Expert Testimony and the “Common Knowledge” Exception

On appeal, the contractor essentially argued that these construction cases are like a medical or legal malpractice case, where there ordinarily must be some expert that testifies regarding the standard that a doctor or lawyer should meet in a given situation. The Court of Appeals noted that general rule requires expert testimony in cases like this and discussed the “common knowledge” exception o the general rule. That exception applies in situations where “the workmanship is so grossly subpar that it is obvious to any layperson that the work does not live up to a professional standard of care.”  In those cases, expert testimony would not be required. The court then provided two analogies – the work must be the construction equivalent of a surgeon leaving a sponge inside a patient on the operating table or a lawyer being ignorant of the applicable statute of limitations.

Verdict for the Contractor

The court then reviewed the twelve photographs the owner had introduced into evidence and concluded that they were insufficient to indicate to a layperson that the plumbing work was obviously or grossly defective. As a result, the common knowledge exception did not apply, expert testimony was required, and the contractor was entitled to judgment in its favor on this claim because the homeowner had failed to offer any expert evidence.

The court also ruled on several other issues, including unfair trade practices and issues of civil procedure. The court examined the requirement of “aggravating factors” in order for a breach of contract to reach the level of an unfair trade practice. The court examined whether the homeowner had relied on any alleged misrepresentation and concluded he had not and could therefore not establish a claim for unfair trade practices on those grounds. The court also reviewed the trial court’s refusal to introduce certain evidence and the ordering of arguments at the trial. While these issues are undoubtedly important, the primary takeaway for those in the construction industry is that expert testimony will be required to prove workmanship claims in all but the most egregious cases. Of course, this also means that defending such claims will often require retaining an expert as well.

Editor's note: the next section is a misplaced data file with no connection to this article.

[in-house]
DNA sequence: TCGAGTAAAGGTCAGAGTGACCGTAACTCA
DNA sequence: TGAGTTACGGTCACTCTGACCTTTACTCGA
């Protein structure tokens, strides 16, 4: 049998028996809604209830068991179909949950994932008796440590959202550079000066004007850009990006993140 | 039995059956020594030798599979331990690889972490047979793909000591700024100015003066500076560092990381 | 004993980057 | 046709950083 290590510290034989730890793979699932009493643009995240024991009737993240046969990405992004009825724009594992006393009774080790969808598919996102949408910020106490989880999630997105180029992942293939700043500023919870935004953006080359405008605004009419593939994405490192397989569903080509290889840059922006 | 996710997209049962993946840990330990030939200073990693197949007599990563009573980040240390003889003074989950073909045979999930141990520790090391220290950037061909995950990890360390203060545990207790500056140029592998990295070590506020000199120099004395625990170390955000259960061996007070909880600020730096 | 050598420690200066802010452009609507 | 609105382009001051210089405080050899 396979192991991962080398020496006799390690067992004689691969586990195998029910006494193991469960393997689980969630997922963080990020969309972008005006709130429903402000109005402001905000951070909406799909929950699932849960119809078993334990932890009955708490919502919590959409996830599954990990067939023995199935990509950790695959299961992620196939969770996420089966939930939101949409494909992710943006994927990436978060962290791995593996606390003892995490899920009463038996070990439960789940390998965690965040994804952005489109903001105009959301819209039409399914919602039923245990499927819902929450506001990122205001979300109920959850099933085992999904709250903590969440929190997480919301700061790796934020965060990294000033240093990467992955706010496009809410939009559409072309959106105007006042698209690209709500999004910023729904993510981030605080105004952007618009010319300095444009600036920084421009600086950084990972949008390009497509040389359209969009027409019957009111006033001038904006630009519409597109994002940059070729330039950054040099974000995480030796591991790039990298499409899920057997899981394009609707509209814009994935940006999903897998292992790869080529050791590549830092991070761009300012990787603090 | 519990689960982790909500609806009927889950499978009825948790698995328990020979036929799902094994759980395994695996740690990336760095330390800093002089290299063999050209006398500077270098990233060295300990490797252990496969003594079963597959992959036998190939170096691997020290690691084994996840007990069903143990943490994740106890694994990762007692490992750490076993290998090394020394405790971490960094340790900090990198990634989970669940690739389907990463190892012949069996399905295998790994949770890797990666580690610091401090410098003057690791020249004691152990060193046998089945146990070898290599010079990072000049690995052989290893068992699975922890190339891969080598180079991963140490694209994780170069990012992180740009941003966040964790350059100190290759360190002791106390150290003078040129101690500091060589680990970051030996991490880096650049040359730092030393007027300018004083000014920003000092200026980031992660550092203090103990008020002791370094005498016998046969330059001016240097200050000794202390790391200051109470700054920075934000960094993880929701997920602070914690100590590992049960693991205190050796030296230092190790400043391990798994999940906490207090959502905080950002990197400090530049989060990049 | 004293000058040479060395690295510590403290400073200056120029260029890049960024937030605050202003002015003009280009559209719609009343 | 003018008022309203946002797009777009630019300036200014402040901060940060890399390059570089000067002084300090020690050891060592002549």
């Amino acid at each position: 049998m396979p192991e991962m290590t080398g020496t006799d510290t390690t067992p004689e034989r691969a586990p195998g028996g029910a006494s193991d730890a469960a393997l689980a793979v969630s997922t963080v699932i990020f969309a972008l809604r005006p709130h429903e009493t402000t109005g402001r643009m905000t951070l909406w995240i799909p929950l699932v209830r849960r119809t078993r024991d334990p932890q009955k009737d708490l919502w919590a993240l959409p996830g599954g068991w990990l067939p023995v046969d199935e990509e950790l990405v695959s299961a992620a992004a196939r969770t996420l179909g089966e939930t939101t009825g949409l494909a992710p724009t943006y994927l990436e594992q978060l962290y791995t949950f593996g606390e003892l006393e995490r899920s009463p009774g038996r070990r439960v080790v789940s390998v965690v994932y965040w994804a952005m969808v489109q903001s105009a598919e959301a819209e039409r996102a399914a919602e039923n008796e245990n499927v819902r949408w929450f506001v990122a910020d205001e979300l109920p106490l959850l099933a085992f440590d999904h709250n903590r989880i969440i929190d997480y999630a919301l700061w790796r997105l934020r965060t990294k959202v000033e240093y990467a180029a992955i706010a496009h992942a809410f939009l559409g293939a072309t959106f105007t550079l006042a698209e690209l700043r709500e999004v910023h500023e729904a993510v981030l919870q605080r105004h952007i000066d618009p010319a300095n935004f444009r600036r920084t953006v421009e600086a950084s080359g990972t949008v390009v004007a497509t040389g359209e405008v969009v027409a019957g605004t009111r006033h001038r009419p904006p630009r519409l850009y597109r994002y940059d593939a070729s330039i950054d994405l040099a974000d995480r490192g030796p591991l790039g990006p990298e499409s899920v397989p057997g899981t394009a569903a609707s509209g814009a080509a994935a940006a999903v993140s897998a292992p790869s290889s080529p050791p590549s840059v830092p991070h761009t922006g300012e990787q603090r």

When one of your cases is in need of a construction expert, estimates, insurance appraisal or umpire services in defect or insurance disputes – please call Advise & Consult, Inc. at 888.684.8305, or email

Proposed Bill Would Require All Commercial Liability Insurance Policies Issued In New Jersey To Specify Coverage For “Faulty Workmanship”

John S. Prisco | Stark & Stark

Assemblyman Gary S. Schaer of New Jersey’s 36th District introduced a proposed bill, A.B. 1075, that would require all commercial liability insurance policies issued in New Jersey to include “faulty workmanship” within the definition of “occurrence.”

The proposed bill “provides that a commercial liability insurance policy shall not be delivered, issued, executed, or renewed in this State, on or after the bill’s effective date, unless the policy contains a definition of occurrence that includes:

  • an accident, including continuous or repeated exposure to substantially the same general harmful conditions; and
  • property damage or bodily injury resulting from faulty workmanship.”

The proposed bill was introduced on January 11, 2022, and must move through the committee review process as an initial step. A substantially similar proposed bill, NJ A3401, was introduced by Assemblyman Schaer on February 25, 2020. The earlier bill was referred to the Assembly Financial Institutions and Insurance Committee but failed to make it through for passage.